In his 2022 State of the Union address on March 1, President Joe Biden called on Congress and the country to unite behind his agenda to improve the mental health and wellness of all Americans. Congress is also holding extensive hearings on mental health legislation introduced by both Republican and Democratic parties. It’s one bright area of bipartisan cooperation in a persistently polarized environment. Kaiser Permanente’s mental health and wellness guiding principles align with many of the administration’s priorities and some of the proposals before Congress.
This is important. Among the most encouraging details of the president’s plan is recognition that public policy must emphasize broader use of evidence-based models for treating mental health conditions — treatment modalities that are based on scientific research and are consistently shown to improve patient outcomes.
As described, the president’s plan is “laying out a vision to transform how mental health is understood, perceived, accessed, treated, and integrated — in and out of health care settings.” The White House plan also focuses on:
By establishing and advocating for mental health public policy principles based on our own research and clinical expertise, our aim at Kaiser Permanente is to help policymakers focus on the fundamental objective of evidence-based care: improving patient outcomes.
The federal Mental Health Parity Act has been the law of the land for more than 25 years. It requires most health plans to provide equal coverage for physical health as they do for mental health and substance use disorders. Kaiser Permanente and other health care organizations support efforts to improve access to mental health and substance use disorder benefits through the vehicle of parity.
Still, during this Mental Health Awareness Month, we will miss the opportunity to drive needed change if we keep telling ourselves the primary problem is inadequate insurance coverage. America’s system of mental health care simply has not advanced much further beyond the decades-old, one-size-fits-all model of medication and regular psychotherapy. There is a place for this treatment model for many people, however, there is evidence to support other approaches to treatment.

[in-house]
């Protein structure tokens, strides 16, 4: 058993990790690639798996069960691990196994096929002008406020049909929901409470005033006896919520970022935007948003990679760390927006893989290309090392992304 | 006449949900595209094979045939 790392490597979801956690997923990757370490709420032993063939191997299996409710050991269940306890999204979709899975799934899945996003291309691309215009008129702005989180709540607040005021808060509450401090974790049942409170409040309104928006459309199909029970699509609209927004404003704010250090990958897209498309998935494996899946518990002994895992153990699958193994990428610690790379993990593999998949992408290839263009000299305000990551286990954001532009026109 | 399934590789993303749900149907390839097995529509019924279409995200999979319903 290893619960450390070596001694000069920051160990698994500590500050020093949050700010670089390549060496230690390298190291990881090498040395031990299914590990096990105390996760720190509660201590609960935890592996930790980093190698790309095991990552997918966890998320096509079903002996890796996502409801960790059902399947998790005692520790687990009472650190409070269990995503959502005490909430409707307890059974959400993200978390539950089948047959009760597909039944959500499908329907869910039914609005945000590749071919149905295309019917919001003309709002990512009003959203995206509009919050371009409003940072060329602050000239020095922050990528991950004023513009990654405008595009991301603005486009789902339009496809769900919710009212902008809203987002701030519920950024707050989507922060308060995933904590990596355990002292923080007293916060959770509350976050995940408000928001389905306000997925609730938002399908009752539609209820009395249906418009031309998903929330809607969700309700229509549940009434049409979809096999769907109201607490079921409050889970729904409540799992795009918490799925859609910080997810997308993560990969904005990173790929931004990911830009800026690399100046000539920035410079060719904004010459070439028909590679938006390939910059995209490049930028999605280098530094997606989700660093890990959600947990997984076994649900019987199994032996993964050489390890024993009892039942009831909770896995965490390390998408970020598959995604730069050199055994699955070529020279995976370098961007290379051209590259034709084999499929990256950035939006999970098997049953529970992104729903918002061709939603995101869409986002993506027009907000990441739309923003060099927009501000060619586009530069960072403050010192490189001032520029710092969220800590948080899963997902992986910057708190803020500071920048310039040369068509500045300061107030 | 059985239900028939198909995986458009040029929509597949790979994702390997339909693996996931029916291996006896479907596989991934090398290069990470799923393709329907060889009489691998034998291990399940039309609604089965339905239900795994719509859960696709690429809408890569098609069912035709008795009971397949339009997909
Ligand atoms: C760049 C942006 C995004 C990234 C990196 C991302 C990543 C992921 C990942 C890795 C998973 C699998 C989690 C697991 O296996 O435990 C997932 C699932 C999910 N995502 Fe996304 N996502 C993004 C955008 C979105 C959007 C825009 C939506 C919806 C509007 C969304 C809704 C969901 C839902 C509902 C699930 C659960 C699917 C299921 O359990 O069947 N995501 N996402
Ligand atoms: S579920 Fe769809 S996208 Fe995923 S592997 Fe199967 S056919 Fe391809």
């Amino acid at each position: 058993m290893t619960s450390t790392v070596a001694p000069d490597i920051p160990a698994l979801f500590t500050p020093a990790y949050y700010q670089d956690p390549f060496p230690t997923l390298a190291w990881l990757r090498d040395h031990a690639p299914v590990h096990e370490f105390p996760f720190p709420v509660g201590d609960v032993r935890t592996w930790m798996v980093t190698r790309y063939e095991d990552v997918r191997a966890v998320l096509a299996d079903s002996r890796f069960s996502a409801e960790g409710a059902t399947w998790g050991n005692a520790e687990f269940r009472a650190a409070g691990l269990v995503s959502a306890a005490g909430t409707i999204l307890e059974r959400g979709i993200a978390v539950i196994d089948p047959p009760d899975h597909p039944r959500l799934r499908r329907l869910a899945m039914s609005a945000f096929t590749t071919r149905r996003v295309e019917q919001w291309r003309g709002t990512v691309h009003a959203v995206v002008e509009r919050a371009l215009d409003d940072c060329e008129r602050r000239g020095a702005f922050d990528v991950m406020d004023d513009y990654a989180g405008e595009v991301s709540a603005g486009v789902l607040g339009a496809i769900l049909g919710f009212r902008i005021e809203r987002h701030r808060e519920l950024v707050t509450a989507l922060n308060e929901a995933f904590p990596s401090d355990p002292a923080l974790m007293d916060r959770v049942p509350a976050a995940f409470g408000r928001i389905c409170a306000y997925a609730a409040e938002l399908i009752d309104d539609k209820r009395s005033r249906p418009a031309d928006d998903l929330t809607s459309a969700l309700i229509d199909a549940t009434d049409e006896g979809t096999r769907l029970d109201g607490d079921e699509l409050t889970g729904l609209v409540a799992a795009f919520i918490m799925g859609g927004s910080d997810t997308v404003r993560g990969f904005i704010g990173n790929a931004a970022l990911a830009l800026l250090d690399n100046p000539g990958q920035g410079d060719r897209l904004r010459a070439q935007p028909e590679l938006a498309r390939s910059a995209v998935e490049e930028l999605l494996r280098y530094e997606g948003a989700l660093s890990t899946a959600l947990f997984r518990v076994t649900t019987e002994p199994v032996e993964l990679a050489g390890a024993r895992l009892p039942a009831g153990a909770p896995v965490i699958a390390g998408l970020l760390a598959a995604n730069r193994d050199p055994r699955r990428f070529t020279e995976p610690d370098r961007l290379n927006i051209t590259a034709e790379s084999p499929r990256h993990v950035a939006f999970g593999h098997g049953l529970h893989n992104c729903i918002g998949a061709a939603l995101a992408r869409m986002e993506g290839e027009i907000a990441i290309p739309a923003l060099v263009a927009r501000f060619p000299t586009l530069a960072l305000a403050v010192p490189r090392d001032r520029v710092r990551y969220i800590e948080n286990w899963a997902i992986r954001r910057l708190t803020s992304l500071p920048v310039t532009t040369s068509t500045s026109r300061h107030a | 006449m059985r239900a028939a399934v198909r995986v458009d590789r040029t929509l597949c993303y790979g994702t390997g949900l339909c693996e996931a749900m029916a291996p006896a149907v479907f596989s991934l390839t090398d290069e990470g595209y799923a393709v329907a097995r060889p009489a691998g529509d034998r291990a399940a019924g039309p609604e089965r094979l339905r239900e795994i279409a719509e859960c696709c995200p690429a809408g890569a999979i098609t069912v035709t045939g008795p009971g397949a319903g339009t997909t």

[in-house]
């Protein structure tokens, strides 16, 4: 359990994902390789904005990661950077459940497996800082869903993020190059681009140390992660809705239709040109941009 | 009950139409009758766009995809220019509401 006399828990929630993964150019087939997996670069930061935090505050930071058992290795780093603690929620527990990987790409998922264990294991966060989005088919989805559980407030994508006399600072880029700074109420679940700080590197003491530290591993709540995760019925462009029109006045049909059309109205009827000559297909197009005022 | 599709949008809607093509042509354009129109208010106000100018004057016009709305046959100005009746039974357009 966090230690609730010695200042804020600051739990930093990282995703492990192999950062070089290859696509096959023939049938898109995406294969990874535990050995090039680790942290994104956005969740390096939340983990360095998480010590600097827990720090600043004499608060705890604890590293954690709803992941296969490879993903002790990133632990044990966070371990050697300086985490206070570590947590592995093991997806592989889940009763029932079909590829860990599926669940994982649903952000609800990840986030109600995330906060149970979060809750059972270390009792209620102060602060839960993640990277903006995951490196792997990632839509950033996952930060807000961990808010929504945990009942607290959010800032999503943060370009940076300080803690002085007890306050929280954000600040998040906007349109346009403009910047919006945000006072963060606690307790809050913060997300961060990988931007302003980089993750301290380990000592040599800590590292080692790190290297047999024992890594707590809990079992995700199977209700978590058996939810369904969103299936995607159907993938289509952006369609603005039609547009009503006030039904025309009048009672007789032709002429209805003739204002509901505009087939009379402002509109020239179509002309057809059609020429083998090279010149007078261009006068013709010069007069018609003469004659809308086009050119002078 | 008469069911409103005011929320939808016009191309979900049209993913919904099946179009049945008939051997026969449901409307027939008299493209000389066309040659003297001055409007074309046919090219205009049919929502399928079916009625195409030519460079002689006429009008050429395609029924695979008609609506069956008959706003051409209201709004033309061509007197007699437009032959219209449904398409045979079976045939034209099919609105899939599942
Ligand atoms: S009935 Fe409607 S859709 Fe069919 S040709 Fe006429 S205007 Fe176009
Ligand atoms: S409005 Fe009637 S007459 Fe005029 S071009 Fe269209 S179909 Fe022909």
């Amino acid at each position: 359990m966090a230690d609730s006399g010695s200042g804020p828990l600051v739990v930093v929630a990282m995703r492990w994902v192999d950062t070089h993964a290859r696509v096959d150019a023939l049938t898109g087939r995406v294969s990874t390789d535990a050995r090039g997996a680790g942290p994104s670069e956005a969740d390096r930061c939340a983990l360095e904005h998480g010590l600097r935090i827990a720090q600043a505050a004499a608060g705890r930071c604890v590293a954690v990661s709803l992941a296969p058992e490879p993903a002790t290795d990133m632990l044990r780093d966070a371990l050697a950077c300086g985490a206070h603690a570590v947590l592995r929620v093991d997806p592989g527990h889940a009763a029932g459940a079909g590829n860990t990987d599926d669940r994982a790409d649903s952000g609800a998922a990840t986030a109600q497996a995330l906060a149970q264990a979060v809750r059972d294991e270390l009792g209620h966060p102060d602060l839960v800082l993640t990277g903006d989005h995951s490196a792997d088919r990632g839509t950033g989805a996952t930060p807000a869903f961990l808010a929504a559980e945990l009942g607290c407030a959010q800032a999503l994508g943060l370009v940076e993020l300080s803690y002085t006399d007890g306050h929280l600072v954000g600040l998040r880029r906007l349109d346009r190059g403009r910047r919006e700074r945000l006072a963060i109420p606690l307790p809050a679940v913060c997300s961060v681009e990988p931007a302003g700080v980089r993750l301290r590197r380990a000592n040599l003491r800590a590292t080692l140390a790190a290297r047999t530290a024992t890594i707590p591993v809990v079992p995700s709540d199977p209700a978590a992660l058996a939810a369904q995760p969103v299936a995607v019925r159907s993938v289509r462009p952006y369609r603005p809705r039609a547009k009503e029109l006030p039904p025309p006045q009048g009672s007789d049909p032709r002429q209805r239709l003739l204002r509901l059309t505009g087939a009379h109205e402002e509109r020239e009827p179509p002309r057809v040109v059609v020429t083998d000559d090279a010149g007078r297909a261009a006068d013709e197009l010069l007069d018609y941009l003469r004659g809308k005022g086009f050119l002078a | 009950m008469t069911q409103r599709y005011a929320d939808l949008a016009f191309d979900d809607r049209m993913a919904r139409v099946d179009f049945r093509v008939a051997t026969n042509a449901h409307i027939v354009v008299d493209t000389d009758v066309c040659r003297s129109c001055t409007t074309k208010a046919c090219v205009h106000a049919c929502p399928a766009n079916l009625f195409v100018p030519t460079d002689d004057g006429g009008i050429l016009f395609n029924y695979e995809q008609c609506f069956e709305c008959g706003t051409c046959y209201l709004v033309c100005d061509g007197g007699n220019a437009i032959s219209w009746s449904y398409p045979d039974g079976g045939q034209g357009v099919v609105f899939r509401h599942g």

We support new efforts from the president and Congress to encourage collaborative care and other evidence-based models of treatment. These efforts are exciting and could jump-start a remodel of our mental health care system for the benefit of the 53 million Americans living with a mental illness, especially those in underserved communities, in crisis, and who are experiencing homelessness.
At Kaiser Permanente, we believe the mind can’t be treated separately from the body. That belief guides our mental health research and our adoption of different treatment models for mental health care.
Our focus on collaborative care, for example, connects a patient’s primary care team with mental health and addiction specialists. We also use a feedback-informed care model, which continually gathers patient feedback to track progress and determine when to provide other evidence-based treatments. And we’ve seen positive outcomes from the use of telehealth, group therapy, digital self-care tools, and other ongoing support that helps patients receive care and maintain their mental well-being.
Of course, how rapidly we can realize the full potential of this array of evidence-based treatment models depends on how quickly we can significantly expand our mental health workforce to meet current and future needs. We are actively working to increase the number of diverse, full-time mental health clinicians trained to work within these models across Kaiser Permanente.
The new White House plan has the potential to significantly boost access to care. It supports research to validate treatments that can be tailored to individual patient needs. It also ensures those treatments can be used equitably in our communities with the help of a transformed workforce.
This can bring us closer to the real parity we seek — a mental health care system that is as effective as our medical care system — because it will help build out the capabilities and capacities of effective and lasting treatments for mental health conditions and substance use disorders.
None of us should be happy with the progress made to date in meeting the enormous unmet need in our society for mental health services. But with the right policy focus, we could find ourselves in an exciting and more hopeful period of transformation, one that ensures effective evidence-based mental health and addiction care are readily available for those who desperately need it.